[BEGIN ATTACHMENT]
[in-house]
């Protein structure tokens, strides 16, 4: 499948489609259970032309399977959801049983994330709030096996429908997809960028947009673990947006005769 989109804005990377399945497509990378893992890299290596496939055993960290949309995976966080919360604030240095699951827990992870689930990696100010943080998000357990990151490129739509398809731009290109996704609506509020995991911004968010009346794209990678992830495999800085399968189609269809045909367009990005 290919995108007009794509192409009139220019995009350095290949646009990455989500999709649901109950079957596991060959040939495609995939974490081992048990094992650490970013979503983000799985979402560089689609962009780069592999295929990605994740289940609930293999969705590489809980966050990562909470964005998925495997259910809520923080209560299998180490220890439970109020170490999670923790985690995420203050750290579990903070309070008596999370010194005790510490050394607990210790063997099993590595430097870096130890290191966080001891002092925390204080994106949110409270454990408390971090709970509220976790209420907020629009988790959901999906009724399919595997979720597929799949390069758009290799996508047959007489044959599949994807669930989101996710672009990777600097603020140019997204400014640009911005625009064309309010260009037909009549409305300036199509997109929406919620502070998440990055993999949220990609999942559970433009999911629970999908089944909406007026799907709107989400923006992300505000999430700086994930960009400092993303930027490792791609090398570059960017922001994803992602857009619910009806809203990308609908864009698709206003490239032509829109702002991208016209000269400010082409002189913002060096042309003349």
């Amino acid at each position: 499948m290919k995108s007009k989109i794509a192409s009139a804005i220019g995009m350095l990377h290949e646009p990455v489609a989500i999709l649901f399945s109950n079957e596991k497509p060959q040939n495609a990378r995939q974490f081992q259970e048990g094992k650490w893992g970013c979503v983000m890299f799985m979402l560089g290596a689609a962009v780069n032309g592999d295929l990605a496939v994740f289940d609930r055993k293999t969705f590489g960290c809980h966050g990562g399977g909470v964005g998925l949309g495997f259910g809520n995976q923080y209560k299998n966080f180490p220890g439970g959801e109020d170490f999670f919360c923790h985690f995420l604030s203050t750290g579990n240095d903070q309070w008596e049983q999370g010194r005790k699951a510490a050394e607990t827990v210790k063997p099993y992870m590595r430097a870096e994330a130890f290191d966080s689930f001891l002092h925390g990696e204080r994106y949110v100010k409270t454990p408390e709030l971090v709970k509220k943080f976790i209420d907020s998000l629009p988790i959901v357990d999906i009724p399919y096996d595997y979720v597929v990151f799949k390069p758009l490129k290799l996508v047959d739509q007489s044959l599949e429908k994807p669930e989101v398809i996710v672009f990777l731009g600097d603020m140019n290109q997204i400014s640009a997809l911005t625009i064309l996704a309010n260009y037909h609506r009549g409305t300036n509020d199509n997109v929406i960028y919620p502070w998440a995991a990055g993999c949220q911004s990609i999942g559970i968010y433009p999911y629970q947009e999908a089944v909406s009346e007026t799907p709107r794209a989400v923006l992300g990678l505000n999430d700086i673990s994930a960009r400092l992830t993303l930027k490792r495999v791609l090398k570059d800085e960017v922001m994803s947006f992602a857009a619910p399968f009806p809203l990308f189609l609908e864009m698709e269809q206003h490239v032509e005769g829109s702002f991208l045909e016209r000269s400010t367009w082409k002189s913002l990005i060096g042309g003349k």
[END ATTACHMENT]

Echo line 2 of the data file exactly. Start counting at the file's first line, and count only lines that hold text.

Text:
């Protein structure tokens, strides 16, 4: 499948489609259970032309399977959801049983994330709030096996429908997809960028947009673990947006005769 989109804005990377399945497509990378893992890299290596496939055993960290949309995976966080919360604030240095699951827990992870689930990696100010943080998000357990990151490129739509398809731009290109996704609506509020995991911004968010009346794209990678992830495999800085399968189609269809045909367009990005 290919995108007009794509192409009139220019995009350095290949646009990455989500999709649901109950079957596991060959040939495609995939974490081992048990094992650490970013979503983000799985979402560089689609962009780069592999295929990605994740289940609930293999969705590489809980966050990562909470964005998925495997259910809520923080209560299998180490220890439970109020170490999670923790985690995420203050750290579990903070309070008596999370010194005790510490050394607990210790063997099993590595430097870096130890290191966080001891002092925390204080994106949110409270454990408390971090709970509220976790209420907020629009988790959901999906009724399919595997979720597929799949390069758009290799996508047959007489044959599949994807669930989101996710672009990777600097603020140019997204400014640009911005625009064309309010260009037909009549409305300036199509997109929406919620502070998440990055993999949220990609999942559970433009999911629970999908089944909406007026799907709107989400923006992300505000999430700086994930960009400092993303930027490792791609090398570059960017922001994803992602857009619910009806809203990308609908864009698709206003490239032509829109702002991208016209000269400010082409002189913002060096042309003349």